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Parkinson's Law in UX Design

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What is UX Design?

User experience (UX) design s the process of creating products and services that provide a positive and intuitive experience for users. UX designers work to understand the needs and behaviors of their target audience in order to create such designs. Parkinson's Law is a principle of UX design that can help create a better experience for the user.

Background of Parkinson's Law

Parkinson's Law was thought of in a humorous essay by Cyril Northcote Parkinson, a British naval historian in 1955. In this essay, he wrote that "work expands to fill the time available for its completion."

Parkinson's Law suggests that the amount of work required to complete a task is inversely proportional to the time available to complete it.

We can notice this Law in our daily lives. For example, if we are given a month to write a one-page essay, the work will usually expand to take up the whole month because of the far due date. However, if the due date was a day, the time that it takes the essay to be written is much shorter.

Effect of Parkinson's Law on UX Design

Parkinson's Law can be applied to creating user experience designs in websites, apps, and software. If we create ways that shorten the time to for users to interact with our designs, they will more likely to complete the task.

For example:

  1. Booking a hotel: booking a hotel can take a lot of time to fill out online if there is a lot of information that needs to be inputted. However, as a UX designer, we can make this experience flow much better by creating features like autofill for personal details and a quick and simple booking form. This will save the user time when completing their task, which will encourage them to complete it and choose our product over others.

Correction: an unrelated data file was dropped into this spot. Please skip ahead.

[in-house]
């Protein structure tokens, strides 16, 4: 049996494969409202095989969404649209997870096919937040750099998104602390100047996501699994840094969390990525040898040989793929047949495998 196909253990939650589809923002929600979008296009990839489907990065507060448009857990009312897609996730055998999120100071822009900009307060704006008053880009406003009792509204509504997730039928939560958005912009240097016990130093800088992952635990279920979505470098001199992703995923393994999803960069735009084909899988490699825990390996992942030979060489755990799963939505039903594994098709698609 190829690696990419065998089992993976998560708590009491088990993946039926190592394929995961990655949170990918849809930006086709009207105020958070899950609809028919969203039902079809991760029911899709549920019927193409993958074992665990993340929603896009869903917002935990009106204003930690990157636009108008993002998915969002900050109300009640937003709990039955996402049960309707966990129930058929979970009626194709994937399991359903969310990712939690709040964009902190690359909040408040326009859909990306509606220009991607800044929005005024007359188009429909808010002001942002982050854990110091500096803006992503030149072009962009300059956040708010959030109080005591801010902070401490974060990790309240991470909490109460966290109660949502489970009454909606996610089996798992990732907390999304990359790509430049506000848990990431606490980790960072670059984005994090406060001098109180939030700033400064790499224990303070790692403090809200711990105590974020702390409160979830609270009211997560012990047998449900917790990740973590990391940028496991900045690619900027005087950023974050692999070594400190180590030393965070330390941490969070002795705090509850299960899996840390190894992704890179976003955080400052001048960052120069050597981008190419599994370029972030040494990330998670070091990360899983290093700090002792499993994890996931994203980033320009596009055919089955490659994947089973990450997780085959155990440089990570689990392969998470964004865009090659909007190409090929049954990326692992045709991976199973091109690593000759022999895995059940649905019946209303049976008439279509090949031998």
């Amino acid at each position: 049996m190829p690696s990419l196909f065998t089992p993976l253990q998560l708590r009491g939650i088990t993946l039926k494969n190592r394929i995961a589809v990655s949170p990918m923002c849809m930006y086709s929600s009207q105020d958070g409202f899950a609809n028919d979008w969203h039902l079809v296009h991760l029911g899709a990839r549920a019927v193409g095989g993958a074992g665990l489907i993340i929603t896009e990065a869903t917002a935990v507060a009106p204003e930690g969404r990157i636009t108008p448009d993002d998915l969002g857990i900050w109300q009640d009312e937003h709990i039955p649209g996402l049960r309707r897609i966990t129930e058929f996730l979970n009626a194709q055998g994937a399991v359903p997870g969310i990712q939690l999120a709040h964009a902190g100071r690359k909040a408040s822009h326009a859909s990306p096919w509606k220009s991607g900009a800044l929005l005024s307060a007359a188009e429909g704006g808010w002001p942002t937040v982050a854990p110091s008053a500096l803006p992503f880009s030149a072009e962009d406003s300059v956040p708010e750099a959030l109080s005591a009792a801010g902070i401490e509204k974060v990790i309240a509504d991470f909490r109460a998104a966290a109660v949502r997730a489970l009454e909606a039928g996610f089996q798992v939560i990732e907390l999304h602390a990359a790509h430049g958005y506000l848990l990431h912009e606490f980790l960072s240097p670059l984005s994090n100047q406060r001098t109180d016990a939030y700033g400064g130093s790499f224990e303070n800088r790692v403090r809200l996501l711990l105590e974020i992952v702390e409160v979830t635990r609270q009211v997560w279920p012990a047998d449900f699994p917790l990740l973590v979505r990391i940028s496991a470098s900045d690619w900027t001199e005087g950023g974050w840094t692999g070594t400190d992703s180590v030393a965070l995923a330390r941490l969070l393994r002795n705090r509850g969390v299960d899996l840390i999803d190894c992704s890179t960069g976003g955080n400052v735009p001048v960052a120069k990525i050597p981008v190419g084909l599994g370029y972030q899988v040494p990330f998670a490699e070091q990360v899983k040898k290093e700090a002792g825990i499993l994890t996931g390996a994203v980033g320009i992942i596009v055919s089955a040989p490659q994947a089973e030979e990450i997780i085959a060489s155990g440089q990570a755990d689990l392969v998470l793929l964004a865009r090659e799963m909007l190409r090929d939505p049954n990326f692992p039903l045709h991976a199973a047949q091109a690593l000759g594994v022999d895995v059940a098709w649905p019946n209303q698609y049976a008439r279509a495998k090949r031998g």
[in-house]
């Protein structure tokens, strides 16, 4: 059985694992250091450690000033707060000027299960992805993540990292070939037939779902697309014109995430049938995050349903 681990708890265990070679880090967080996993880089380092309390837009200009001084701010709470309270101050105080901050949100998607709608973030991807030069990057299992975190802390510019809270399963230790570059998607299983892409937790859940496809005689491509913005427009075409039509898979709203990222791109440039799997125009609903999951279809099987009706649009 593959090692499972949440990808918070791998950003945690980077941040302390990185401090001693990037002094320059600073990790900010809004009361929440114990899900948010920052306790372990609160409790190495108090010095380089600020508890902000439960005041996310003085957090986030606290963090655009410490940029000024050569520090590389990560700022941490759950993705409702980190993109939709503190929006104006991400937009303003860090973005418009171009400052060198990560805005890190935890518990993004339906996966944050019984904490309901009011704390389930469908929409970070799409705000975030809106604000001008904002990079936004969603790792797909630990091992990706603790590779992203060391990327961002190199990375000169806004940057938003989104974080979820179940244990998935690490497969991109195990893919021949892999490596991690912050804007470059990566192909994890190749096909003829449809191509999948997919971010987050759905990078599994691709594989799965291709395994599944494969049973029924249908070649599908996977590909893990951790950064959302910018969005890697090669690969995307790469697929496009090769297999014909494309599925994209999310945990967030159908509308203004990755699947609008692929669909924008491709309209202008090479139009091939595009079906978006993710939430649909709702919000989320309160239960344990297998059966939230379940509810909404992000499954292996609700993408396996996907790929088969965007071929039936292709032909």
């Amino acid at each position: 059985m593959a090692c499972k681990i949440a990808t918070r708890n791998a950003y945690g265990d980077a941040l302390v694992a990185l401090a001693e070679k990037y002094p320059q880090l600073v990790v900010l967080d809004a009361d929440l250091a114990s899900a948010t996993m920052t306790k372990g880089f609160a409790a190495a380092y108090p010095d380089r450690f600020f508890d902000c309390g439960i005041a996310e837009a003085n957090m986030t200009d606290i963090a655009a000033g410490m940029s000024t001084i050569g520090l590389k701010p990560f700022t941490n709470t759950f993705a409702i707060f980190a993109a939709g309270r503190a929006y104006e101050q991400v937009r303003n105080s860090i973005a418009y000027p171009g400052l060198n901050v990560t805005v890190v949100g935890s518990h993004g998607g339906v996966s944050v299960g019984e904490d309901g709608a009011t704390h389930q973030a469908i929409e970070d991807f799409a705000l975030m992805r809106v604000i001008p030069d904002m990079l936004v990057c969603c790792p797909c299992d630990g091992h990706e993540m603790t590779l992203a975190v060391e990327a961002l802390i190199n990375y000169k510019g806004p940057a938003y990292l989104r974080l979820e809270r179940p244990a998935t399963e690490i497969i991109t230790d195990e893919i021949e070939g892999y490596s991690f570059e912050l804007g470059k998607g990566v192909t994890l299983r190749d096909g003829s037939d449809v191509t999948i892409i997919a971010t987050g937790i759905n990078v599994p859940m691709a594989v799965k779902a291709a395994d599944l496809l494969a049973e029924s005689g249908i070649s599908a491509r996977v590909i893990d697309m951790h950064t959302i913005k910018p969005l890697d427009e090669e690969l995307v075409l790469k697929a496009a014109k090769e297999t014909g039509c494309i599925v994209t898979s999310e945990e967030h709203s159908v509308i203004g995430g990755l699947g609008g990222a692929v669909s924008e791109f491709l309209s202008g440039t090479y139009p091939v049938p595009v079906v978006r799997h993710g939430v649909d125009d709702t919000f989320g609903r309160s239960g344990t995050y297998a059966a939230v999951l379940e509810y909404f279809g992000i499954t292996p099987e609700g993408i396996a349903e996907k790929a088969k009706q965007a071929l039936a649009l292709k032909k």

2. Shopping carts: a shopping cart is very important for purchasing goods and services online from ecommerce sites. However, if the process of creating a cart, editing it, and checking out are too complicated, a user will be more likely to abandon their cart. If we make this experience simple and quick, we will have a higher chance for a user to purchase something.

There are other ways to implement Parkinson's law, such as splitting up the work into smaller chunks to make the user feel more accomplished and productive, and placing design elements in intuitive spots for the user to select more easily.

As a designer, we must stand in the shoes as a consumer. We need to calculate and understand the nuances of a person's time when interacting with out product, and how we can reduce this time while retaining the quality and professionalism of our product.

All in all, we want our user to put in the least amount of effort/time to recieve the maxmimum benefit from out product.

With this article at OpenGenus, you must have the complete idea of Parkinson's Law in UX Design.

Parkinson's Law in UX Design
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